“there is very little respect for God in our churches today.” How negatively judgmental is that statement of yours? How do you know what is in people’s hearts? Very judgmental. Presumptuous statement. It is devoid of any charity.
There you go again.
This is where “jon” is once again wrong. Respect is not merely a matter of internal disposition. Respect necessarily requires outward expression. It is nonsense to claim that a lack of outward respectful actions veils inward attitudes of respect, just as it is nonsense to claim that a lack of outward loving expressions veils an interior love. Both respect and love must be expressed in order to be genuine.
Therefore, since “by their fruits you shall know them”, we can judge whether there is respect for God in our churches today based on outward expressions that signify respect or disrespect. Wearing shorts and t-shirts to Mass? Disrespect. Chewing gum during Mass? Disrespect. Rock music at Mass? Disrespect. Genuflecting before entering a pew? Respect. Arriving on time instead of late? Respect. Being attentive during Mass? Respect.
Priest says Mass casually and tells jokes? Disrespect.
You don’t need to see into people’s hearts to judge their level of respect since respect, by its nature, must be demonstrated by outward action if it is truly present.
We have had at least two generations of Catholics who have been “conditioned” to respect and worship God at Mass in the way you now typically see in parishes. If you go to a typical parish and tell the people in the pews while waiting for the priest to begin the Mass that what they are about to do is an “outward disrespect” to God, they will look at you with a blank stare (at best) or laugh at you or boot you out of the Church for your words. What is the use of worshipping God in the most “reverent” and “beautiful” way if you just end up believing that your fellow Catholics are disrespecting God when most of them do not know any other way to do so? Again, where is the charity in your heart? Why not give our fellow Catholics the benefit of the doubt?
Yet those same people would never think of “respecting” the President of the United States the same way that they “respect” our Lord at Mass.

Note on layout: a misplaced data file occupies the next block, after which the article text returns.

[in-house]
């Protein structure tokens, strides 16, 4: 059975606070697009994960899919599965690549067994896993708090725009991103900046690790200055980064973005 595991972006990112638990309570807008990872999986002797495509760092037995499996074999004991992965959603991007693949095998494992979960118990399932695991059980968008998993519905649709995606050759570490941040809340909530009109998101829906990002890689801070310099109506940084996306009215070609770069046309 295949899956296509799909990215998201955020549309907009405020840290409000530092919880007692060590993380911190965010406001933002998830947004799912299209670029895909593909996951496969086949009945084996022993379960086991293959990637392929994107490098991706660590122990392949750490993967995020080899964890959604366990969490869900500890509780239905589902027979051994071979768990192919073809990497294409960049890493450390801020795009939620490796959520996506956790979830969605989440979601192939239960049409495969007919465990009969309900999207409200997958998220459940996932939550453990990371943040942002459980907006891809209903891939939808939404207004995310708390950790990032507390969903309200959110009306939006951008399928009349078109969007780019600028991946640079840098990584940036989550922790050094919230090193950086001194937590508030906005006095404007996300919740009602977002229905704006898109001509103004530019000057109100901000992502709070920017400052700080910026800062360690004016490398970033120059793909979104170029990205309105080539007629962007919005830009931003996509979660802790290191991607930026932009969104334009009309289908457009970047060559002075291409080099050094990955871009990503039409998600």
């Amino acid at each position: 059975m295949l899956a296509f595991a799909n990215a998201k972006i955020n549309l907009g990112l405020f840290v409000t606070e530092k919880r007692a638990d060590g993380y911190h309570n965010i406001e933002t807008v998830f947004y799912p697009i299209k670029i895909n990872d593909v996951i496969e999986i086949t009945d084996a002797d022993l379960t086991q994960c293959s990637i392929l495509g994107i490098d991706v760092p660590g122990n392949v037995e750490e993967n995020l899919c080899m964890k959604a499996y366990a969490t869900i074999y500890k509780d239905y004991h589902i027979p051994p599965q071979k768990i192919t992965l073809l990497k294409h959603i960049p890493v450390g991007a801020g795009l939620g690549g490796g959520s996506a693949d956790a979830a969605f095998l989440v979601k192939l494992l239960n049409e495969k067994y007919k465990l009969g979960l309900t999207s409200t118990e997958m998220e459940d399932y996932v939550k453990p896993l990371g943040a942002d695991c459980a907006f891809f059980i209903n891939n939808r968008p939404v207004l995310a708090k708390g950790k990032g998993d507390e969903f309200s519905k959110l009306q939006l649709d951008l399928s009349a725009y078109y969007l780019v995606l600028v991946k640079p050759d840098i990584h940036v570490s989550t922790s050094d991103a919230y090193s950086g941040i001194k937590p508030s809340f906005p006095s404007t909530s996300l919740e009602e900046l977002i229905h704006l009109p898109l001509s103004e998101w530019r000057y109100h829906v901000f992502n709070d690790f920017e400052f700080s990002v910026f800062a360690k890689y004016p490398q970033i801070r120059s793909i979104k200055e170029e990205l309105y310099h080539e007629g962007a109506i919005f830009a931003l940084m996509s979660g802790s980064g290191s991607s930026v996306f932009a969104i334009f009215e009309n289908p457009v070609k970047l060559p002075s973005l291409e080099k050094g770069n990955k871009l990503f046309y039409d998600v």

It would be more accurately phrased “I do not see behavior that indicates respect in the Masses I have attended at such and such parish.”
It is faulty thinking to generalize what you see in one parish as universal.
It is faulty thinking to mind read or to guess what someone is feeling.
You are not supposed to judge them anyway.
Does anybody confess being distracted at Mass anymore?
I once went to confession during a LifeTeen adoration event at which Praise and Worship music was being played. Mostly I went to confession to get away from the music. I told the priest that I didn’t really have any sins to confess; I just wanted to get away from the cringey P&W music for a little bit. His reply to me: “Jesus is with us in our suffering.” Some priests get it. Some priests realize that kind of music does more harm than good. Time for the musicians to realize it. Time for bishops to prohibit it.
Then it is God’s gift to someone else.
These songs have millions of streams on Spotify and views on YouTube.
“The songs have millions of streams.” So does porn. Be careful about the appeal to popularity.
Spotify and YouTube have nothing to do with the Catholic Church. They are secular companies. Loud music is vulgar, degenerate, and inappropriate in church– it is very babyish, banging around, in church. You can praise God with lovely, sweet, harmonious, angelic music, with beautiful words. The priest in the Confessional at that LifeTeen Mass should have apologized for the liturgical abuses. He should have reported the abuses to his Bishop. It’s not good, either, to go to Confession, in a noisy, degenerate, chaotic, disrespectful church. What a mess. The priest won’t be able to hear a word you say.
There is both Chant and Catholic Hymns on Spotify and also on Youtube.
It’s all God’s music.
As a life-long Protestant, who was received into the Catholic.Church 4yrs ago, I am VERY grateful to hear a move to more classical style of music in the Mass! I was instrumental in bringing Contemporary Christian music into the denomination I was with for over 70 yrs! Sadly, it has NOT brought deeper commitments to CHRIST, as we had hoped! I was wooed by the music of the Masters into the Catholic sphere, only to discover many music directors were following the ‘shallow lyrics and contemporary music’ of the Protestants! I thought I was entering the GREAT historic music of Mozart, Beethoven, Brahms, etc. instead I found the most elementary music constructions by well-meaning volunteers…IT WAS DISAPPOINTING! But the Catholic Church moves slowly, and I’ve discovered many wonderfully talented musicians with a a deep love for CHRIST and a love of the liturgy!! THANKS be to GOD!!